Sustained-release dosage forms are designed to release eletriptan hydrobromide monohydrate to the gastro-intestinal tract of a patient over a sustained period of time following administration of the dosage form to the patient. Suitable dosage forms include:

  • (a) those in which eletriptan hydrobromide monohydrate is embedded in a matrix from which it is released by diffusion or erosion,
  • (b) those in which eletriptan hydrobromide monohydrate is present in or on a multiparticulate core which is coated with a rate controlling membrane,
  • (c) those in which eletriptan hydrobromide monohydrate is present in a dosage form containing a coating impermeable to the drug where release is via a drilled aperture, and
  • (d) those in which eletriptan hydrobromide monohydrate is released through a semi-permeable membrane, allowing the drug to diffuse across the membrane or through liquid filled pores within the membrane.

The skilled person would appreciate that some of the above means of achieving sustained-release may be combined, for example, a matrix containing the active compound may be formed into a multiparticulate and/or coated with an impermeable coating provided with an aperture.

Pulsed-release formulations are designed to release the active compound in pulses over a sustained period of time following administration of the dosage form to the patient. The release may then be in the form of immediate- or sustained-release. Delay in release may be achieved by releasing the drug at particular points in the gastrointestinal tract or by releasing drug after a pre-determined time. Pulsed-release formulations may be in the form of tablets or multiparticulates or a combination of both. Suitable dosage forms include:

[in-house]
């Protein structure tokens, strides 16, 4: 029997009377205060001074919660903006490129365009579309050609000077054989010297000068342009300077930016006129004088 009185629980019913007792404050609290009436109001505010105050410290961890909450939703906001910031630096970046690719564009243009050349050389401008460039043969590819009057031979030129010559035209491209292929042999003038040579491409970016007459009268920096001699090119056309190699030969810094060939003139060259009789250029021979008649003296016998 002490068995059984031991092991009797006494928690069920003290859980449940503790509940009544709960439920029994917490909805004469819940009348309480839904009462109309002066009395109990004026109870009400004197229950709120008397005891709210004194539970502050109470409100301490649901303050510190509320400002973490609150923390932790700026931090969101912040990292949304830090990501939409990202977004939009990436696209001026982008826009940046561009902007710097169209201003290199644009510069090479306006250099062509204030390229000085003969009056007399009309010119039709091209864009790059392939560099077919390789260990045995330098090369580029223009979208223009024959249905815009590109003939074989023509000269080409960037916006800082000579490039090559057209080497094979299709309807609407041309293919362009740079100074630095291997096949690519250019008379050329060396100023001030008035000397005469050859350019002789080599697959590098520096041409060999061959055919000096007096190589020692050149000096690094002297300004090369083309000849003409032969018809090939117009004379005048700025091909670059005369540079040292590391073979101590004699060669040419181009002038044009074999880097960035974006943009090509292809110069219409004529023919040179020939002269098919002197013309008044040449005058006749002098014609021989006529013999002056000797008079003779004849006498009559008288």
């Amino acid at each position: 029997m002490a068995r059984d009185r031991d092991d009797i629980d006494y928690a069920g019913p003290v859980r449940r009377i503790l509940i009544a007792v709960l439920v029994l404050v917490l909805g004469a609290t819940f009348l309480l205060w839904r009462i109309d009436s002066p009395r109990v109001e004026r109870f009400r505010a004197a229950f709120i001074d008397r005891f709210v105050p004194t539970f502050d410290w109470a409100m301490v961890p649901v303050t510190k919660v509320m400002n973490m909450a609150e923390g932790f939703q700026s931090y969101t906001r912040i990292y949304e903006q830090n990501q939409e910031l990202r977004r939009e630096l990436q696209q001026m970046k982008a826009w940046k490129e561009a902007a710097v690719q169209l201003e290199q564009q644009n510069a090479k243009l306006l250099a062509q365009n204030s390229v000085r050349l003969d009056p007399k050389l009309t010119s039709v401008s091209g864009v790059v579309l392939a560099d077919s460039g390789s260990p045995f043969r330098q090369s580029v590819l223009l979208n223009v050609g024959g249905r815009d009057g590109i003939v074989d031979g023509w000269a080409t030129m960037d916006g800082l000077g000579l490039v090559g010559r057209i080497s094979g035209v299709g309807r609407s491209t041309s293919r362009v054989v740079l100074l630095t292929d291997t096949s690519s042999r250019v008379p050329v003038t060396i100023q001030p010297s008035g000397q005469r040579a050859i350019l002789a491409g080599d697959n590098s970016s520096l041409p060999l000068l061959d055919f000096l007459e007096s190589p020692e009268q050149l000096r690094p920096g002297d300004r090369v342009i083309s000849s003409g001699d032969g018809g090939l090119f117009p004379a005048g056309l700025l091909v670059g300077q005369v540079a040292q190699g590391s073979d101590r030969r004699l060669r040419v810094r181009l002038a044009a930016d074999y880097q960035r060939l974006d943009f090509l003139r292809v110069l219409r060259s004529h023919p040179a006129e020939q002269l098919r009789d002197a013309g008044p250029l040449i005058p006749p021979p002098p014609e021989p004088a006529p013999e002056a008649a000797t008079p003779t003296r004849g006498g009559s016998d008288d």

• (a) osmotic potential triggered release forms (e.g. see U.S. Pat. No. 3,952,741),
  • (b) compression coated two layer tablets (e.g. see U.S. Pat. No. 5,464,633),
  • (c) capsules containing an erodible plug (e.g. see U.S. Pat. No. 5,474,784),
  • (d) sigmoidal releasing pellets (e.g. as referred to in U.S. Pat. No. 5,112,621) and
  • (e) formulations coated with or containing pH dependent polymers including shellac, phthalate derivatives, polyacrylic acid derivatives and crotonic acid copolymers.

Dual-release formulations can combine the active compound in immediate-release form with additional active compound in sustained-release form. For example, a bilayer tablet can be formed with one layer containing eletriptan hydrobromide monohydrate in an immediate-release form and the other layer containing eletriptan hydrobromide monohydrate embedded in a matrix from which it is released by diffusion or erosion. Dual-release formulations can also combine the active compound in immediate-release form with additional active compound in pulsed-release form. For example, a capsule containing an erodible plug could liberate active compound initially and after a predetermined period of time further active compound may be delivered in immediate- or sustained-release form.